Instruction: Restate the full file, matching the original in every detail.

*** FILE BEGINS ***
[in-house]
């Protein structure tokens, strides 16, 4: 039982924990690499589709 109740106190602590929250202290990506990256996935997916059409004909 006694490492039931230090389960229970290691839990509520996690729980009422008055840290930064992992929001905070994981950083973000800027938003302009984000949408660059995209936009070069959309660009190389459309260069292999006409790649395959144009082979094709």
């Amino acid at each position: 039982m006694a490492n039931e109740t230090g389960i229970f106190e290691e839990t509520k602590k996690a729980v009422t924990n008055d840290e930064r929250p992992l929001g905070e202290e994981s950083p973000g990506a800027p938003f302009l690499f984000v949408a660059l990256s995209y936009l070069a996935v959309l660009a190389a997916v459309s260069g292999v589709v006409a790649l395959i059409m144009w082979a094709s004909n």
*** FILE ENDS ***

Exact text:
[in-house]
């Protein structure tokens, strides 16, 4: 039982924990690499589709 109740106190602590929250202290990506990256996935997916059409004909 006694490492039931230090389960229970290691839990509520996690729980009422008055840290930064992992929001905070994981950083973000800027938003302009984000949408660059995209936009070069959309660009190389459309260069292999006409790649395959144009082979094709």
């Amino acid at each position: 039982m006694a490492n039931e109740t230090g389960i229970f106190e290691e839990t509520k602590k996690a729980v009422t924990n008055d840290e930064r929250p992992l929001g905070e202290e994981s950083p973000g990506a800027p938003f302009l690499f984000v949408a660059l990256s995209y936009l070069a996935v959309l660009a190389a997916v459309s260069g292999v589709v006409a790649l395959i059409m144009w082979a094709s004909n």